With no yearly flood from the Mississippi River to deposit silt, a football field of land every hour is lost along the Louisiana coast to the Gulf of Mexico. More often than not the rising water is viewed from sea level, but what goes unnoticed is the beautiful yet haunting view from above, a view I am all too familiar with. With the help of my grandfather, I took to the skies by way of an airplane to capture the marsh landscape and the water encroaching on it.
Canals dug by oil companies are now surrounded by a vast body of water due to the salt water intrusion they allowed to occur unhindered, harming the vegetation that protected the land they were trying to access. Levees and flood gates are the modern remedies to the age old battle of erosion. Rising High is an investigation of the ways humans and nature interact to create the landscape of modern Southern Louisiana.
AT The end of the road
Much of the homeland I wandered as a child will soon be underwater. My native terrain will not disappear from maps by way of biblical flood or ruptured levees, but through the patient process of coastal erosion. Every day, the soil that has defined my family for generations gives way to the gulf that has defined us equally. A childhood living “down the bayou” has made me a firsthand witness to the threat that land erosion poses to both the culture and physical landscape of southern Louisiana. As years go by, the loss of culture has become just as evident as the loss of land in Cocodrie, a small fishing village in Terrebonne Parish.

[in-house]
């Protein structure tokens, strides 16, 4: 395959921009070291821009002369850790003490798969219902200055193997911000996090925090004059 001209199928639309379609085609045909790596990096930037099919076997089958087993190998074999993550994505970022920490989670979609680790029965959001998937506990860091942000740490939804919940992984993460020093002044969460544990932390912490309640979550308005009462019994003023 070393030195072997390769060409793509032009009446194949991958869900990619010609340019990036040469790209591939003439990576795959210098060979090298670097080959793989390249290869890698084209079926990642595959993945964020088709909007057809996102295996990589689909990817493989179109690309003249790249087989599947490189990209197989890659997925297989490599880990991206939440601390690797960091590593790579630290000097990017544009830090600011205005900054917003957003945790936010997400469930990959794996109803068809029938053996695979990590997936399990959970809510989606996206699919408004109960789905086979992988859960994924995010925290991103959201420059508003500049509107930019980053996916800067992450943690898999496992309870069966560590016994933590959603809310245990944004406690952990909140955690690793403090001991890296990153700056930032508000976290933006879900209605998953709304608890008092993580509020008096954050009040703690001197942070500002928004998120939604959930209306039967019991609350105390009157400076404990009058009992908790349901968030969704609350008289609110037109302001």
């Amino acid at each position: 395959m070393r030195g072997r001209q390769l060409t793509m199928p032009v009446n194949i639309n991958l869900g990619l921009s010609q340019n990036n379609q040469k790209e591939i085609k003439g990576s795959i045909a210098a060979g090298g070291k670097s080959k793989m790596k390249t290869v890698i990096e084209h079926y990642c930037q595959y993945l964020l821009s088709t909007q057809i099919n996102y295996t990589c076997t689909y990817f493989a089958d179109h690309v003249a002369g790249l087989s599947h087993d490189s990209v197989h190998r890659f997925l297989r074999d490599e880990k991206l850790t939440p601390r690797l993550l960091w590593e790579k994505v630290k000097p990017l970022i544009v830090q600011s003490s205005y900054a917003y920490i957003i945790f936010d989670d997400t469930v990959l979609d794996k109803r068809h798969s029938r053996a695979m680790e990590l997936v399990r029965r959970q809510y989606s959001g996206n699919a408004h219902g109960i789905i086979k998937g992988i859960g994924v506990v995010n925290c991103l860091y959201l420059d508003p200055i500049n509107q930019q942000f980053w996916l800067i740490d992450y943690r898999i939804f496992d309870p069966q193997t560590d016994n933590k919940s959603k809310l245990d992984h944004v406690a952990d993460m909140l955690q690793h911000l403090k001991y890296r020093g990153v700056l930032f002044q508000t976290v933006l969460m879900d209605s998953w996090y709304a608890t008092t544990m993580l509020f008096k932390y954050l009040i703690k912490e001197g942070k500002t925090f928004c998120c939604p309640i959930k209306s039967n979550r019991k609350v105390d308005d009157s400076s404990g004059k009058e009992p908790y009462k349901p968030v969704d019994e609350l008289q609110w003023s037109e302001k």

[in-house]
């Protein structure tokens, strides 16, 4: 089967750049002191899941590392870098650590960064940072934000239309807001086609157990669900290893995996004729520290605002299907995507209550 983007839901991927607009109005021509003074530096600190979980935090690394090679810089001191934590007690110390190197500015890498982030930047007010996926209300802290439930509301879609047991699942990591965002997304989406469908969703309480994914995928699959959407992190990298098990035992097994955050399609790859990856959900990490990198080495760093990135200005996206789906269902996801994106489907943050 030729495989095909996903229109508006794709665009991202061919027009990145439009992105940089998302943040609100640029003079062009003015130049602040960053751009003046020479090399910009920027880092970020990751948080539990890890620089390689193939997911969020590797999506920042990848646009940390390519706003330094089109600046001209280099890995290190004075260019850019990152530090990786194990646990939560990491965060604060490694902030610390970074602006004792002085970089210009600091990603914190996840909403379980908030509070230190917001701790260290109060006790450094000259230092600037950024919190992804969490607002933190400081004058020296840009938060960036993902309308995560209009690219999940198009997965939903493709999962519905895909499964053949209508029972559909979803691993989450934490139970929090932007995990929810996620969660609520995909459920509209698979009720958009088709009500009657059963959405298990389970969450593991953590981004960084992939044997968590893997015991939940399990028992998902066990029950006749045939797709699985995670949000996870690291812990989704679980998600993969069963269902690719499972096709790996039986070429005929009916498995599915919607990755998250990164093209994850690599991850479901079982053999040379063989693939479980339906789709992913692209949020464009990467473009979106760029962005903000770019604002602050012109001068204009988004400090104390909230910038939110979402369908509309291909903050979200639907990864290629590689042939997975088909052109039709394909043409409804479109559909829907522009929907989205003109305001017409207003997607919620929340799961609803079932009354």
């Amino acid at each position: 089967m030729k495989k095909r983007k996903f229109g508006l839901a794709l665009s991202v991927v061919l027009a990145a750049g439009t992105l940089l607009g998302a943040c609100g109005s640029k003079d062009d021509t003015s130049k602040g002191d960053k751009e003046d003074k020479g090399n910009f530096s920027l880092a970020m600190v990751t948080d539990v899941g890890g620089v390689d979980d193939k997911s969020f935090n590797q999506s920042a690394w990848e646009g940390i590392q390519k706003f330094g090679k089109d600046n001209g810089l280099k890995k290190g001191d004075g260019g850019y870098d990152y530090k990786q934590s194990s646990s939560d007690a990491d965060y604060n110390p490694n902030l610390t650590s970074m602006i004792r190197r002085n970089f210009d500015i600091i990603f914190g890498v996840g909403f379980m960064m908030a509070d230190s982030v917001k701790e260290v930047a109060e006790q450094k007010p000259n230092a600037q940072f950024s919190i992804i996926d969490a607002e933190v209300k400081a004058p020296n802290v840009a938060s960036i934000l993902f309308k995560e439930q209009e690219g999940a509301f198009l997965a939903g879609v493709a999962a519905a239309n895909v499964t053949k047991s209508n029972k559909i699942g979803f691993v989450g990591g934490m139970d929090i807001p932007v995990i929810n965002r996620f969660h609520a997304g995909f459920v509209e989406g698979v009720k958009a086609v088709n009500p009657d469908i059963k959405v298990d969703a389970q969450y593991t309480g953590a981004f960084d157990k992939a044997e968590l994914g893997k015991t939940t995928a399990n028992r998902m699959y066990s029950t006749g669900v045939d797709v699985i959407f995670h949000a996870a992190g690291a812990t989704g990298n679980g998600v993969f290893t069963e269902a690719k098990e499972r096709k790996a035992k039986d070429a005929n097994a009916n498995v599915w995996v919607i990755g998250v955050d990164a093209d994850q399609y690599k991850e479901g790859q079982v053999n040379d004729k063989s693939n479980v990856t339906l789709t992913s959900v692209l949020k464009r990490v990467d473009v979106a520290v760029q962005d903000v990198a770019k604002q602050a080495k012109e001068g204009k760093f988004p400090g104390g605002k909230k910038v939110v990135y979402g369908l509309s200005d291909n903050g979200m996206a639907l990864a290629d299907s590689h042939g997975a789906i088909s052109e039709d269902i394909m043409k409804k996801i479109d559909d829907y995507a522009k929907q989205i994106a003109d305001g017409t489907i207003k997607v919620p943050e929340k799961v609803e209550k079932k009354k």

Without the land, the culture cannot thrive. As a photographer, my reaction to the degradation of this place is to preserve its essence through a documentary lens. Through my work, I attempt to save what life is left along the dead-end highways of south Louisiana. I am searching for clues of the ways life continues to exist in a disappearing place. The history of this place, my ability to watch it age, and the sense of urgency to capture it before it’s gone all drew me to create this body of work. “At the End of the Road” serves as my own record of a place I hold dear.